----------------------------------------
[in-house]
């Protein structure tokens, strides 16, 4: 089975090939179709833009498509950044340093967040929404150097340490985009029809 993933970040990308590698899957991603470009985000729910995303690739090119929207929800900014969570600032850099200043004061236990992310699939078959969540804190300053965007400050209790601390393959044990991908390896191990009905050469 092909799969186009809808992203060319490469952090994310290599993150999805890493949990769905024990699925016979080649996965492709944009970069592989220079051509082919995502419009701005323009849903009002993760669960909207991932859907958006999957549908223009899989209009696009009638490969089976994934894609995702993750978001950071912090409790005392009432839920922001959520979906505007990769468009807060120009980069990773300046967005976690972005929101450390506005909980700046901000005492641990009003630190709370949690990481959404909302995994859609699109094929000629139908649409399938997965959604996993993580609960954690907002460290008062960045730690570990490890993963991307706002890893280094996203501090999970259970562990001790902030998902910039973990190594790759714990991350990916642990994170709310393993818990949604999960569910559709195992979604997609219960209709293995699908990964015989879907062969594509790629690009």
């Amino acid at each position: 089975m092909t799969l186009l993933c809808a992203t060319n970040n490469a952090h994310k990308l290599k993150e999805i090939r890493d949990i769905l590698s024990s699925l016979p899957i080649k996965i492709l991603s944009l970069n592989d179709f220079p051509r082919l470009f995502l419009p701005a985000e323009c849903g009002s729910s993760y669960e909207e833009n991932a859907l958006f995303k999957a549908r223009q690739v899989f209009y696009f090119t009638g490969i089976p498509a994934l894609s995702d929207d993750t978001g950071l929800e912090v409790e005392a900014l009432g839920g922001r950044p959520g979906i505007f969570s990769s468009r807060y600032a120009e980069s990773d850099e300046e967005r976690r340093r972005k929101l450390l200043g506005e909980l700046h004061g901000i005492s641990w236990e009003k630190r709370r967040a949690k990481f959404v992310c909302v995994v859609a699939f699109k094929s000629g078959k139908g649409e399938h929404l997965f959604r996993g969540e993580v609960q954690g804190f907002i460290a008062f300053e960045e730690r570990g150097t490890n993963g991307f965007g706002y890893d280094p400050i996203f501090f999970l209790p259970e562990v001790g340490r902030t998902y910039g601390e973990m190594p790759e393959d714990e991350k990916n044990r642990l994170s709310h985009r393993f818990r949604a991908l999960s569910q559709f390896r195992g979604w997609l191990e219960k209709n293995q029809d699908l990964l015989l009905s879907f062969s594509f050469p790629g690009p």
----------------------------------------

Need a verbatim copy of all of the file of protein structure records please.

[in-house]
């Protein structure tokens, strides 16, 4: 089975090939179709833009498509950044340093967040929404150097340490985009029809 993933970040990308590698899957991603470009985000729910995303690739090119929207929800900014969570600032850099200043004061236990992310699939078959969540804190300053965007400050209790601390393959044990991908390896191990009905050469 092909799969186009809808992203060319490469952090994310290599993150999805890493949990769905024990699925016979080649996965492709944009970069592989220079051509082919995502419009701005323009849903009002993760669960909207991932859907958006999957549908223009899989209009696009009638490969089976994934894609995702993750978001950071912090409790005392009432839920922001959520979906505007990769468009807060120009980069990773300046967005976690972005929101450390506005909980700046901000005492641990009003630190709370949690990481959404909302995994859609699109094929000629139908649409399938997965959604996993993580609960954690907002460290008062960045730690570990490890993963991307706002890893280094996203501090999970259970562990001790902030998902910039973990190594790759714990991350990916642990994170709310393993818990949604999960569910559709195992979604997609219960209709293995699908990964015989879907062969594509790629690009």
């Amino acid at each position: 089975m092909t799969l186009l993933c809808a992203t060319n970040n490469a952090h994310k990308l290599k993150e999805i090939r890493d949990i769905l590698s024990s699925l016979p899957i080649k996965i492709l991603s944009l970069n592989d179709f220079p051509r082919l470009f995502l419009p701005a985000e323009c849903g009002s729910s993760y669960e909207e833009n991932a859907l958006f995303k999957a549908r223009q690739v899989f209009y696009f090119t009638g490969i089976p498509a994934l894609s995702d929207d993750t978001g950071l929800e912090v409790e005392a900014l009432g839920g922001r950044p959520g979906i505007f969570s990769s468009r807060y600032a120009e980069s990773d850099e300046e967005r976690r340093r972005k929101l450390l200043g506005e909980l700046h004061g901000i005492s641990w236990e009003k630190r709370r967040a949690k990481f959404v992310c909302v995994v859609a699939f699109k094929s000629g078959k139908g649409e399938h929404l997965f959604r996993g969540e993580v609960q954690g804190f907002i460290a008062f300053e960045e730690r570990g150097t490890n993963g991307f965007g706002y890893d280094p400050i996203f501090f999970l209790p259970e562990v001790g340490r902030t998902y910039g601390e973990m190594p790759e393959d714990e991350k990916n044990r642990l994170s709310h985009r393993f818990r949604a991908l999960s569910q559709f390896r195992g979604w997609l191990e219960k209709n293995q029809d699908l990964l015989l009905s879907f062969s594509f050469p790629g690009p």